Journal Clubs Provide a Presentation Platform for Young Investigators

Chiara Auwerx, MS, and Emil Jørsboe, PhD
Chiara Auwerx, MS, and Emil Jørsboe, PhD

The ASHG Journal Clubs were established in the spring of 2020 to provide authors with an opportunity to present their work at a time when seminars and conferences were not taking place. Now, they are a regular feature within the ASHG Digital Programming portfolio. This month, we check in with two Journal Club presenters, Chiara Auwerx, MS, a graduate student at the University of Lausanne in Switzerland and Emil Jørsboe, PhD,, a postdoc at the University of Copenhagen in Denmark, to hear about their experiences with publishing in ASHG journals and participating in ASHG Journal Clubs. Be sure to register for the next journal club or catch up with on-demand content!

What can you tell us about your experience at AJHG?

CA: I was very pleased with the review process at AJHG. We received reviewer comments approximately one month after submitting “The individual and global impact of copy-number variants on complex human traits”. All comments were fair and globally helped improve and clarify the manuscript, which was published in April 2022, five months after the original submission. While peer-review is an important process, it should not unnecessarily delay the publication and dissemination of novel scientific findings. This is especially important for early-career scientists that often move institutions and might not be able to continue working on projects at their new position.

I also very much appreciate the effort of AJHG to promote publications after acceptance, be it through social media, newsletters, the annual ASHG meeting, or by giving the opportunity to first authors to present their recent publication at online journal clubs, thereby promoting the career of young scientists. The role of a journal is to distribute new knowledge and in today’s world it is crucial to engage on different platforms to target diverse audiences and foster discussions that might spark new ideas, insights, or collaborations.

What can you tell us about your experience at HGG Advances?

EJ: I had a really good experience with HGG Advances. HGG Advances expressed great interest in my work, and it seemed to be a good fit. Subsequently they contacted me about doing a Journal Club and a short interview about my paper. I was happy to do both, as it gave me a platform to communicate my article. So, all in all I had a good experience!

Do you have any advice/strategies for other trainees/young investigators related to presenting one’s work?

CA: The best piece of advice that I have received is not to try to impress. Because we know our project so well and are emotionally connected to it, we often tend to add details that are not crucial to the understanding of key ideas and results. These can very easily distract the audience and make them lose interest – and people really interested in the details will come forward and ask you about them. So, when I have a first draft of my presentation, I try to simplify it and make sure the transitions are smooth. I also like to use animations and graphical schemes as I find they keep the audience engaged.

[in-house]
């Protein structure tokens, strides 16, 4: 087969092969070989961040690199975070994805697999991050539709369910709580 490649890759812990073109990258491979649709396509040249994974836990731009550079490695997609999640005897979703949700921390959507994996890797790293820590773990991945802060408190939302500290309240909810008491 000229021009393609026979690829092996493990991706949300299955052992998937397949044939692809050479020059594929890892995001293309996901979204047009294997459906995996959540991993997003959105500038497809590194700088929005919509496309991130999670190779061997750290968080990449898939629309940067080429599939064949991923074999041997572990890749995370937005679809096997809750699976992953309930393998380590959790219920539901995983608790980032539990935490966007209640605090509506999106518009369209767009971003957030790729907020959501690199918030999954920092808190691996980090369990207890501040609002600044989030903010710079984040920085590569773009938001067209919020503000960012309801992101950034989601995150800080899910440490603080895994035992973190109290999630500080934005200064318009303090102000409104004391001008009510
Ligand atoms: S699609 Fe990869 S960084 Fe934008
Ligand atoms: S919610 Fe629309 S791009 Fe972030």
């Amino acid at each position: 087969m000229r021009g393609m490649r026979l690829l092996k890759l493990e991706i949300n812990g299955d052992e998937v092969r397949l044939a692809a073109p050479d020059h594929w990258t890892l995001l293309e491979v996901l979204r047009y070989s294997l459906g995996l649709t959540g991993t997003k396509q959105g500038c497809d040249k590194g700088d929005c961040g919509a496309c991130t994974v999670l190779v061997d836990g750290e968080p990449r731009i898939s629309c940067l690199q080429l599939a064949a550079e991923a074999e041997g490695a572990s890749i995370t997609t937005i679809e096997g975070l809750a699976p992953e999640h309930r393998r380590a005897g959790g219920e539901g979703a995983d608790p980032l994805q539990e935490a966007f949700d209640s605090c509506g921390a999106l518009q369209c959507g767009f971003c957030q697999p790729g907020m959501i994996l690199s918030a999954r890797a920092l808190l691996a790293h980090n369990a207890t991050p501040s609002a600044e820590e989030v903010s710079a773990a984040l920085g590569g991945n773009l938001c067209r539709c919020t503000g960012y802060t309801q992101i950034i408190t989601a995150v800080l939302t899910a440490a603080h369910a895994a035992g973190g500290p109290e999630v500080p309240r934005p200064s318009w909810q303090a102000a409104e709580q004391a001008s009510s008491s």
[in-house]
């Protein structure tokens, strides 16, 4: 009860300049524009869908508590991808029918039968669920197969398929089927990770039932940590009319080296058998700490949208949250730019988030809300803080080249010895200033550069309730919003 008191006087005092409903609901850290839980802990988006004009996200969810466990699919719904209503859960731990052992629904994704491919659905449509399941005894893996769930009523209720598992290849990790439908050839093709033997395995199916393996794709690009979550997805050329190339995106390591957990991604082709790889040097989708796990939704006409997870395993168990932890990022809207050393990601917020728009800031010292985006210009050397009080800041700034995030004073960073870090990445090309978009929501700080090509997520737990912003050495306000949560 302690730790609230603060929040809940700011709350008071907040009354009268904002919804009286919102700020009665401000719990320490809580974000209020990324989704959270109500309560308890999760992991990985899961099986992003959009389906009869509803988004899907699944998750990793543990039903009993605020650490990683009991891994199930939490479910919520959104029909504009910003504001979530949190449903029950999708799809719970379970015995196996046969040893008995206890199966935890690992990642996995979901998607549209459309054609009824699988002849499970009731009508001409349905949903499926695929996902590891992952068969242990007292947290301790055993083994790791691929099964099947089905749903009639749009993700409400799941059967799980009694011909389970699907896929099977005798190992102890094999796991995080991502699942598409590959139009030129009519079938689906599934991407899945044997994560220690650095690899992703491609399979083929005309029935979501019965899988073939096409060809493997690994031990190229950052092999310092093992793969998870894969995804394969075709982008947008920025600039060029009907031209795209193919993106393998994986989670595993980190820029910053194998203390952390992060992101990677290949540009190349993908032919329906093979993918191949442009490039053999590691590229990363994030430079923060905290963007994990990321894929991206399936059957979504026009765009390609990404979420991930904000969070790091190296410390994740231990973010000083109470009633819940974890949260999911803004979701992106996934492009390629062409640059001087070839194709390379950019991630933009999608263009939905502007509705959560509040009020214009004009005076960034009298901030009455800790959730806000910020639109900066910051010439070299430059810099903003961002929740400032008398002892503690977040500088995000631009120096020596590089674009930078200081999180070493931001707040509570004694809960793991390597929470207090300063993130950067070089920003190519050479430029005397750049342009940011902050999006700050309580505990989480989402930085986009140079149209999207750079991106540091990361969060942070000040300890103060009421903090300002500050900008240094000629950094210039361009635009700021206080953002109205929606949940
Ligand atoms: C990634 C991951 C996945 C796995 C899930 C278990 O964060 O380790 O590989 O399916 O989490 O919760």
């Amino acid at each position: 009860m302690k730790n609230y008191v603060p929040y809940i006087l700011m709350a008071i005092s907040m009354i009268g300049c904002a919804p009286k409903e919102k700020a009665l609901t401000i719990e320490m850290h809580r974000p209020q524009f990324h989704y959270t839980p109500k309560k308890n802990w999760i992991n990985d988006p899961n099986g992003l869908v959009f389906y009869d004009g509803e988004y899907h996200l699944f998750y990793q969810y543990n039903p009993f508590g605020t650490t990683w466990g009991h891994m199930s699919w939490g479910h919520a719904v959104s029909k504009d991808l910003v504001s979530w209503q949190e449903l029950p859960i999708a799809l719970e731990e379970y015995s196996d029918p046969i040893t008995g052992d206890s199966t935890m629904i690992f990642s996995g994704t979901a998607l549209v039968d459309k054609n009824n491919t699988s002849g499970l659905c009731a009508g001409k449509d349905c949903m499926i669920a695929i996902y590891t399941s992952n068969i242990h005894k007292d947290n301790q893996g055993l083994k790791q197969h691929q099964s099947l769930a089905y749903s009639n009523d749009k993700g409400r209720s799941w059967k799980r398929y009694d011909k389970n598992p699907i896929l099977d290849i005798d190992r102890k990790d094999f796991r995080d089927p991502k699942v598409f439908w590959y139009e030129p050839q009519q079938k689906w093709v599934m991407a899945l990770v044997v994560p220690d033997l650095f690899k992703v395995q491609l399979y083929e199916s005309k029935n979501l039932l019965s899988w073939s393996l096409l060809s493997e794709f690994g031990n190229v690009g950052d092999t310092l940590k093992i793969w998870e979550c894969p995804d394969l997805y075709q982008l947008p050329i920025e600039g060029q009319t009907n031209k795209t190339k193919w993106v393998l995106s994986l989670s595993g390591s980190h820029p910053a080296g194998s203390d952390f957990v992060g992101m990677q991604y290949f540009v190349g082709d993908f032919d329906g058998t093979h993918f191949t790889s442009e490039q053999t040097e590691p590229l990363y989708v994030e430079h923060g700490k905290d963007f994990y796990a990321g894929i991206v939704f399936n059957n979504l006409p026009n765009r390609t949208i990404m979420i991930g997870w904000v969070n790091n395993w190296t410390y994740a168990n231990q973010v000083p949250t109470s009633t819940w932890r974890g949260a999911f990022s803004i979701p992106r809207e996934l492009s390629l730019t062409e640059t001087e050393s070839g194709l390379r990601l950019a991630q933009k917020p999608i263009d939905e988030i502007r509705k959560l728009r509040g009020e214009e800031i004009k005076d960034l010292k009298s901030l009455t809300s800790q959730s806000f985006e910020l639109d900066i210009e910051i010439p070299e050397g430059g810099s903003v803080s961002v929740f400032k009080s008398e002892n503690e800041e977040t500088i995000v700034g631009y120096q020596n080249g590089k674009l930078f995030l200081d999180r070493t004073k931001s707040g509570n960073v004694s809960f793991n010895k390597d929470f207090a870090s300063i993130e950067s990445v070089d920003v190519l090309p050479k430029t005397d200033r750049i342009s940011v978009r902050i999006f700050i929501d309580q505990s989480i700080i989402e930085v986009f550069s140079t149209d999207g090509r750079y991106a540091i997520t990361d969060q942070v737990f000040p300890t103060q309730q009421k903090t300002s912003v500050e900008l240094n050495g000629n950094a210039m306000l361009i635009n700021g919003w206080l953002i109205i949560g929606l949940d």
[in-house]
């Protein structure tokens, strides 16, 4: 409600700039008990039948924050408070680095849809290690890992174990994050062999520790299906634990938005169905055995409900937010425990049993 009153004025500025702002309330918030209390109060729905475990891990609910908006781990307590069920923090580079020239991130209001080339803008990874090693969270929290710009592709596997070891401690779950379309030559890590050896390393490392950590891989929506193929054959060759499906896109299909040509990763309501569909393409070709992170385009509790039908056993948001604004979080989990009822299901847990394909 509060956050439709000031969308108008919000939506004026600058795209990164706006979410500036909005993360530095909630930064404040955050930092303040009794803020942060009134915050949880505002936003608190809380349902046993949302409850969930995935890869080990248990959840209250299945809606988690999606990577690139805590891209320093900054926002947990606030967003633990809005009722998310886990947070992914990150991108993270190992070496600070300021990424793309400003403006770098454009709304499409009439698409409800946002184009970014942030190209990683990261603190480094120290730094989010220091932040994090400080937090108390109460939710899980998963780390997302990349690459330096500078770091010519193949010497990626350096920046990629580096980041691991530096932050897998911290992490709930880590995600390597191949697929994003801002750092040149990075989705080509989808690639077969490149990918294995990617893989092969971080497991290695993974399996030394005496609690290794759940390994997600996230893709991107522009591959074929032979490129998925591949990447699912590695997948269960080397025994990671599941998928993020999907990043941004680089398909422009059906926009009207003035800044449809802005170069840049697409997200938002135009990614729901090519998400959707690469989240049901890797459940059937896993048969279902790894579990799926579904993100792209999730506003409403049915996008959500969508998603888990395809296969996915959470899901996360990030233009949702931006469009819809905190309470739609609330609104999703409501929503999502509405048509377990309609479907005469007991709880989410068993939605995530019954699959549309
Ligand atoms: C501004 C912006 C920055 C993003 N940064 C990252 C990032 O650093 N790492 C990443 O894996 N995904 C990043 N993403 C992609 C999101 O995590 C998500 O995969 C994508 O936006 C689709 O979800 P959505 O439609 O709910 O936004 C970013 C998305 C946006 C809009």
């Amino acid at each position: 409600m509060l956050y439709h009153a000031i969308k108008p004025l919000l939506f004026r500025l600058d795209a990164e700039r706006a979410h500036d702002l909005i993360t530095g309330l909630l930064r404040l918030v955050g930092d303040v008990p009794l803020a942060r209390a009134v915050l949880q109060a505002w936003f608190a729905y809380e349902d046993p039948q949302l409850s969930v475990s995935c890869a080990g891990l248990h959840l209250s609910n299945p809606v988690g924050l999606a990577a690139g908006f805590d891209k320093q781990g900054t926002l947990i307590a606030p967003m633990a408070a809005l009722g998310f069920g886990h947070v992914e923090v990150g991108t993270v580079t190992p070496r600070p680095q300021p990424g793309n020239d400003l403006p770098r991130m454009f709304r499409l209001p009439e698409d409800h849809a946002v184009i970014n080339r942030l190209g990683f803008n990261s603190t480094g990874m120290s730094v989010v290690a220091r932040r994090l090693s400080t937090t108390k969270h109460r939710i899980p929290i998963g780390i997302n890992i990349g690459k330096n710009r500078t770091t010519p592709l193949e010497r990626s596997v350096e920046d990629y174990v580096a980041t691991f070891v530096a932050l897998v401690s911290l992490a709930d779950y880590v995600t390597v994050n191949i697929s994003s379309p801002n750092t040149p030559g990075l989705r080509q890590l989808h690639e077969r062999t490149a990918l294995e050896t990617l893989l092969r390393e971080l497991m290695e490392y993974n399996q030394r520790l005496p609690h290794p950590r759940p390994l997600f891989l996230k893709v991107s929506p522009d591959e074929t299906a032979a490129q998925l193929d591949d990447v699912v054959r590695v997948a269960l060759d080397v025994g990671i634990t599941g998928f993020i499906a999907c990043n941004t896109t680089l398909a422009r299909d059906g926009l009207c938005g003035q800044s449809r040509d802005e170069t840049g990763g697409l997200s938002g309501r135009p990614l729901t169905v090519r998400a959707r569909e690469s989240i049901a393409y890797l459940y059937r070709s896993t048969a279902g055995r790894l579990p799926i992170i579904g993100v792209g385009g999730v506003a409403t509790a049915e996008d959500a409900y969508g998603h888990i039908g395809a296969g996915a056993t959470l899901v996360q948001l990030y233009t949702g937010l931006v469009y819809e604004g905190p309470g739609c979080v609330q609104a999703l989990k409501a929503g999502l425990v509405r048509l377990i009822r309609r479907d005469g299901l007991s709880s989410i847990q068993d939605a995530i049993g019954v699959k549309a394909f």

My second piece of advice is simple: practice! As a non-native English speaker, practicing allows me to feel more confident and relaxed on the day of the presentation, which in turn helps me to convey my research with more enthusiasm.

EJ: I feel many presenters assume the audience is very familiar with the topic of the presentation. However, often the topic needs to be introduced before the scientific findings are presented. So, importantly, think about the audience you are targeting. Then consider how to introduce the topic– which concepts and findings you would like to present. Your presentation might seem basic to you, but seldom to the audience! Another thing that has helped me has been to rehearse the talk.

What are you most excited about that’s happening in the field of human genetics?

CA: Working on copy-number variants (CNVs), I am very happy to see that we are moving beyond single nucleotide variants and starting to study the full spectrum of human genetic variation in large population cohorts, including CNVs and more complex structural variants, short tandem repeats, but also mitochondrial variation, mosaicism, or clonal hematopoiesis. Only by studying all these variants and how they interact will we gain true understanding of how our genomes are translated into phenotypes. This work will be fundamental to explain phenomena such as incomplete penetrance and variable expressivity of diseases, blending the boundaries between rare and common diseases.

EJ: I am very excited by the fact that we now have so many results from genome-wide association studies (GWAS), that we can start translating these results into better prevention using polygenic risk scores, as well as better treatment and identification of drug targets by using casual variants. Furthermore, I am happy to see that there is a stronger focus on doing genetics in understudied populations, like for example the Greenlandic population, to which my article pertains.

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